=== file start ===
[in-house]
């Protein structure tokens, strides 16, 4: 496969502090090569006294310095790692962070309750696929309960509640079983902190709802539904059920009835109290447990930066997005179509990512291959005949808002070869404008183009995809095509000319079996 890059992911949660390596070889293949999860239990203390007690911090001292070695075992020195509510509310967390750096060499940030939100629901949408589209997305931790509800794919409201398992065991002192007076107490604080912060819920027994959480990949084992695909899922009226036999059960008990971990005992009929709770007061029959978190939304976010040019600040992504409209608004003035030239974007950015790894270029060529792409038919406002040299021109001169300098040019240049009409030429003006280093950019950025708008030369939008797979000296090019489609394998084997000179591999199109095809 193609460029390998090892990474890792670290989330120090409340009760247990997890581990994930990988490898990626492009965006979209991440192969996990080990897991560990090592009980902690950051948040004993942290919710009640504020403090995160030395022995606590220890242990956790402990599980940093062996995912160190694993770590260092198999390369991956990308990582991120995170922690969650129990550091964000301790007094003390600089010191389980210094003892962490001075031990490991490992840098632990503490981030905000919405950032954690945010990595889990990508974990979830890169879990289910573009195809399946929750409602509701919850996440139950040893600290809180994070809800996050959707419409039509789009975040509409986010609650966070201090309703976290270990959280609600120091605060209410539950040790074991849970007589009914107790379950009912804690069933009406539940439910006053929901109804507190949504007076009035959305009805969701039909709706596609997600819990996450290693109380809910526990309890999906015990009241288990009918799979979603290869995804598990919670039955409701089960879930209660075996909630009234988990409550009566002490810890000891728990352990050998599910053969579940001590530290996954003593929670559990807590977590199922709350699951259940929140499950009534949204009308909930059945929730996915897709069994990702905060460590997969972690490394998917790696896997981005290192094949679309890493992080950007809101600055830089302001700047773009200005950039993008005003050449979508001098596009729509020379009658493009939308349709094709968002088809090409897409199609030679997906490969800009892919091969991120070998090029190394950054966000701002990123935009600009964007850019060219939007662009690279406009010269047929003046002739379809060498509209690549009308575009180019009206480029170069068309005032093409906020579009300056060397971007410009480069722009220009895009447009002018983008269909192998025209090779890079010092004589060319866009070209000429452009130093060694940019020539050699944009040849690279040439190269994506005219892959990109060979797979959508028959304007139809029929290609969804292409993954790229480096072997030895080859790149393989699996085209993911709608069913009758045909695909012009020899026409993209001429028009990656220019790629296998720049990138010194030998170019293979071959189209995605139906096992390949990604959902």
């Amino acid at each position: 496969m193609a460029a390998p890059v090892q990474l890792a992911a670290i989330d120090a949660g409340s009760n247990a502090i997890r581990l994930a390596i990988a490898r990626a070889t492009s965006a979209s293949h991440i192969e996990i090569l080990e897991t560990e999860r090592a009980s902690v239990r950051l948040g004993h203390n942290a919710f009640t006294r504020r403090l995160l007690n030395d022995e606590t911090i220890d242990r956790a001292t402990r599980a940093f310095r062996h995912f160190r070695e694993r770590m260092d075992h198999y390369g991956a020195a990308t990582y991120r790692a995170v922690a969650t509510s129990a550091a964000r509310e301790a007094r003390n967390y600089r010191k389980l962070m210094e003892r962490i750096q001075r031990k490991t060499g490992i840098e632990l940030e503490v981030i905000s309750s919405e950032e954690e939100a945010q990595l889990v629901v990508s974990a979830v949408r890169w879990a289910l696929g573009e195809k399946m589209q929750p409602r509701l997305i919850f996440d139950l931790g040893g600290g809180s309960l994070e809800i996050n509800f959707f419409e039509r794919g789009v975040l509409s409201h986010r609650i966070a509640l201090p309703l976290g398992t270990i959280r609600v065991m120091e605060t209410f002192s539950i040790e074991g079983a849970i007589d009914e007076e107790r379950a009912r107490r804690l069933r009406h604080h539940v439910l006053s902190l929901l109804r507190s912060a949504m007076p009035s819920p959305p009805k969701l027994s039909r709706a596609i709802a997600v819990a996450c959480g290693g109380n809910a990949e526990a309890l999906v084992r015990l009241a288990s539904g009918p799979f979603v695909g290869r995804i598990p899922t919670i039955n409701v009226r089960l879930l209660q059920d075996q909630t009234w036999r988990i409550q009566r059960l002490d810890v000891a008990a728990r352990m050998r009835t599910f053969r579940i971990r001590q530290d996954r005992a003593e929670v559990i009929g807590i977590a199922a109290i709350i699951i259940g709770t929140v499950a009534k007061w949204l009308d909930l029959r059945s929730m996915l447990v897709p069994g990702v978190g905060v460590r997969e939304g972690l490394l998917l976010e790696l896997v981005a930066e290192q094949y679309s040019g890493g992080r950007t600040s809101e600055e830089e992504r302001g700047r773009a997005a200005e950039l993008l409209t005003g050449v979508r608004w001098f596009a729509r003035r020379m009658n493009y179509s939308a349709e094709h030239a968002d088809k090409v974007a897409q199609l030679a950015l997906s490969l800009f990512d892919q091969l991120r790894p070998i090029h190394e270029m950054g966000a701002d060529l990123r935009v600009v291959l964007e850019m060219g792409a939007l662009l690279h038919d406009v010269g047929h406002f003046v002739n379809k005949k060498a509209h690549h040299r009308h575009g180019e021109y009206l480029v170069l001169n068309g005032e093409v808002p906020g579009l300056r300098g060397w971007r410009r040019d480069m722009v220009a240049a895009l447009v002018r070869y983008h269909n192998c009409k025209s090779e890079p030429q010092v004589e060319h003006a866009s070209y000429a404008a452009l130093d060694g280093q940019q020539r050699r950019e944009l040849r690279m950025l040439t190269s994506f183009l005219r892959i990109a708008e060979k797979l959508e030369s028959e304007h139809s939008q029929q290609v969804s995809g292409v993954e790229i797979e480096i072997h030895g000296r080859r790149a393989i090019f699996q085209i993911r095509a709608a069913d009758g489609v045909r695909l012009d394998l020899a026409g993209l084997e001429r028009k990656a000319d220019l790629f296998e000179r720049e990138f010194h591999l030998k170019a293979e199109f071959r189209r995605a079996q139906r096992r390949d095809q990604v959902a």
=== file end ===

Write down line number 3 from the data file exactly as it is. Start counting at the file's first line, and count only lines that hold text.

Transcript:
């Amino acid at each position: 496969m193609a460029a390998p890059v090892q990474l890792a992911a670290i989330d120090a949660g409340s009760n247990a502090i997890r581990l994930a390596i990988a490898r990626a070889t492009s965006a979209s293949h991440i192969e996990i090569l080990e897991t560990e999860r090592a009980s902690v239990r950051l948040g004993h203390n942290a919710f009640t006294r504020r403090l995160l007690n030395d022995e606590t911090i220890d242990r956790a001292t402990r599980a940093f310095r062996h995912f160190r070695e694993r770590m260092d075992h198999y390369g991956a020195a990308t990582y991120r790692a995170v922690a969650t509510s129990a550091a964000r509310e301790a007094r003390n967390y600089r010191k389980l962070m210094e003892r962490i750096q001075r031990k490991t060499g490992i840098e632990l940030e503490v981030i905000s309750s919405e950032e954690e939100a945010q990595l889990v629901v990508s974990a979830v949408r890169w879990a289910l696929g573009e195809k399946m589209q929750p409602r509701l997305i919850f996440d139950l931790g040893g600290g809180s309960l994070e809800i996050n509800f959707f419409e039509r794919g789009v975040l509409s409201h986010r609650i966070a509640l201090p309703l976290g398992t270990i959280r609600v065991m120091e605060t209410f002192s539950i040790e074991g079983a849970i007589d009914e007076e107790r379950a009912r107490r804690l069933r009406h604080h539940v439910l006053s902190l929901l109804r507190s912060a949504m007076p009035s819920p959305p009805k969701l027994s039909r709706a596609i709802a997600v819990a996450c959480g290693g109380n809910a990949e526990a309890l999906v084992r015990l009241a288990s539904g009918p799979f979603v695909g290869r995804i598990p899922t919670i039955n409701v009226r089960l879930l209660q059920d075996q909630t009234w036999r988990i409550q009566r059960l002490d810890v000891a008990a728990r352990m050998r009835t599910f053969r579940i971990r001590q530290d996954r005992a003593e929670v559990i009929g807590i977590a199922a109290i709350i699951i259940g709770t929140v499950a009534k007061w949204l009308d909930l029959r059945s929730m996915l447990v897709p069994g990702v978190g905060v460590r997969e939304g972690l490394l998917l976010e790696l896997v981005a930066e290192q094949y679309s040019g890493g992080r950007t600040s809101e600055e830089e992504r302001g700047r773009a997005a200005e950039l993008l409209t005003g050449v979508r608004w001098f596009a729509r003035r020379m009658n493009y179509s939308a349709e094709h030239a968002d088809k090409v974007a897409q199609l030679a950015l997906s490969l800009f990512d892919q091969l991120r790894p070998i090029h190394e270029m950054g966000a701002d060529l990123r935009v600009v291959l964007e850019m060219g792409a939007l662009l690279h038919d406009v010269g047929h406002f003046v002739n379809k005949k060498a509209h690549h040299r009308h575009g180019e021109y009206l480029v170069l001169n068309g005032e093409v808002p906020g579009l300056r300098g060397w971007r410009r040019d480069m722009v220009a240049a895009l447009v002018r070869y983008h269909n192998c009409k025209s090779e890079p030429q010092v004589e060319h003006a866009s070209y000429a404008a452009l130093d060694g280093q940019q020539r050699r950019e944009l040849r690279m950025l040439t190269s994506f183009l005219r892959i990109a708008e060979k797979l959508e030369s028959e304007h139809s939008q029929q290609v969804s995809g292409v993954e790229i797979e480096i072997h030895g000296r080859r790149a393989i090019f699996q085209i993911r095509a709608a069913d009758g489609v045909r695909l012009d394998l020899a026409g993209l084997e001429r028009k990656a000319d220019l790629f296998e000179r720049e990138f010194h591999l030998k170019a293979e199109f071959r189209r995605a079996q139906r096992r390949d095809q990604v959902a």